Things were going from bad to worse and I was becoming tired of my present life, but there did not seem to be any way out of it. When I went back to my dark alley I fell asleep, but tossed and turned and was very uneasy. At midnight I was aware of hearing hoarse voices whispering together; alert and listening I heard two men talking about "lifting some swag." I did not know what that was but kept still. One said that he would watch outside while the other forced a dining-room window.
"If the job is done quietly," said one, "we can get all the silver without waking the family." I then understood the expression, "It takes a thief to catch a thief," for after the milk and corned beef episodes I felt like a branded criminal. They started out to do their dishonest work and I followed, my velvet paws making no noise. They were so intent with watching out for policemen that they did not notice me and when they looked back I dodged behind trees or posts. I soon found that we were getting into a very refined neighborhood, for it had a wide street with a park between the sidewalks.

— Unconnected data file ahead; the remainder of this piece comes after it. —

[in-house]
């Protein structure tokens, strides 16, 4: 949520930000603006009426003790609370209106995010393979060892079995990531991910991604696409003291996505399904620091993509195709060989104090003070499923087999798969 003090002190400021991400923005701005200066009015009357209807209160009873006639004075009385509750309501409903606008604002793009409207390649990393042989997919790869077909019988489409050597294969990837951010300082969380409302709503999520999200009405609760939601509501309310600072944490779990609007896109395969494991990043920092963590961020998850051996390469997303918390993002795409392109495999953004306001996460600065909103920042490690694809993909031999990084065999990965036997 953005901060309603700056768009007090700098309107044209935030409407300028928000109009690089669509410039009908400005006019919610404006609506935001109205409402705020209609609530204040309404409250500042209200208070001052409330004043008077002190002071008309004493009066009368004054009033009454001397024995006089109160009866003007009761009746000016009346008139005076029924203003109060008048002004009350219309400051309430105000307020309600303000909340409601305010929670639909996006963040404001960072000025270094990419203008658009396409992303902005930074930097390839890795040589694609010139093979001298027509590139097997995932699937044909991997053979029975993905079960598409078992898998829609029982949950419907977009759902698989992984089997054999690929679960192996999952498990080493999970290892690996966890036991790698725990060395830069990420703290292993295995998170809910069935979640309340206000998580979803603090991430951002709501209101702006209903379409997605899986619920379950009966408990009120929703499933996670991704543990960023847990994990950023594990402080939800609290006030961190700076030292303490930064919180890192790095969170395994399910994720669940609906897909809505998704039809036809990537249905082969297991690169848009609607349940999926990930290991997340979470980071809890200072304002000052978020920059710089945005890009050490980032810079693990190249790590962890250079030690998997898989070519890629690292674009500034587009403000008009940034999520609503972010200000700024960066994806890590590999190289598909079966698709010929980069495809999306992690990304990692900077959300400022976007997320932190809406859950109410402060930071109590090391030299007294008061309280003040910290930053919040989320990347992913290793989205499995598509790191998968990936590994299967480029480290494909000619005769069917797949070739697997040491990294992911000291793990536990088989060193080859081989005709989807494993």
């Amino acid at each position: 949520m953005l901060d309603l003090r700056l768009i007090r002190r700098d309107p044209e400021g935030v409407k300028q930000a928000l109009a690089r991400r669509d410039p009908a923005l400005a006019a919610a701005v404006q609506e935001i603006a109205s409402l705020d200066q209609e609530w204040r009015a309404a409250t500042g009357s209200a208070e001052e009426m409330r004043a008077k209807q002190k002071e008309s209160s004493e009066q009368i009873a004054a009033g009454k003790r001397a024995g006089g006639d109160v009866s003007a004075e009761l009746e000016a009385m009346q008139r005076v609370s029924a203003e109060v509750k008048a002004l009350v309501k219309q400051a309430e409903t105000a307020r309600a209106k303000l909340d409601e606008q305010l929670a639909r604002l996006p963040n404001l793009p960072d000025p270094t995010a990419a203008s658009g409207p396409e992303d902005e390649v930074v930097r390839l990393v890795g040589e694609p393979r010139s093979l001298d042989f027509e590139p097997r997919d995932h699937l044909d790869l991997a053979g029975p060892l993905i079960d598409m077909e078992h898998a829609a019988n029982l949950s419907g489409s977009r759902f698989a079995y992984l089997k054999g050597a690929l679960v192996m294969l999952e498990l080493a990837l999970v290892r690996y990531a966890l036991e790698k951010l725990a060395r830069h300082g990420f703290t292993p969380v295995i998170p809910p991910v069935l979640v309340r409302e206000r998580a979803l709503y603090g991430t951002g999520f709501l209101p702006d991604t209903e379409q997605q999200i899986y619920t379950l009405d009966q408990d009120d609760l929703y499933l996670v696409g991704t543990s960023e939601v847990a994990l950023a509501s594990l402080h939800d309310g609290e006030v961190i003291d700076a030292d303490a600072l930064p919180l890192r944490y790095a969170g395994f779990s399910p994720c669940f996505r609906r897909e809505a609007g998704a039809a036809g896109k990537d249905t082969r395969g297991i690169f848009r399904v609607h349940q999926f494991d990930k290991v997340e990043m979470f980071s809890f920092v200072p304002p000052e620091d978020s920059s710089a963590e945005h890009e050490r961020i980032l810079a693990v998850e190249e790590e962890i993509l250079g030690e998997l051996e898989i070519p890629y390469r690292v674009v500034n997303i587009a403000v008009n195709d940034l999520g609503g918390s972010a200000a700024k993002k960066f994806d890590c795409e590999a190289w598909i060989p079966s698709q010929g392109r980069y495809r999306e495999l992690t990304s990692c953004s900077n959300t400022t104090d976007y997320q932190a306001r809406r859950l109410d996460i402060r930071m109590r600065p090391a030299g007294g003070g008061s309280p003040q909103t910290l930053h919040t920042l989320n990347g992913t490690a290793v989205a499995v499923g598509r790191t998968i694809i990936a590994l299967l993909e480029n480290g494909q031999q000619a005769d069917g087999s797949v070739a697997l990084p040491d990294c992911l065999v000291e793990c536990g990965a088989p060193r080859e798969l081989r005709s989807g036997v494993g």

The men did not walk on the main street but resorted to the alley in the rear of the block. They finally stopped and looking up and down, cautiously unfastened the gate with a few twists, for it had been locked. They were now inside of an enclosure, surrounded by a high fence, and where the light did not shine upon this house as on some of the others. I sneaked in when the gate was opened and following in the darkness found myself under the coping watching one lift the other so that he could reach in and unlock a window. Slowly and quietly he raised the sash and stepped in while the man below watched, ready to give the alarm if anybody should come along. I immediately followed the burglar into the house.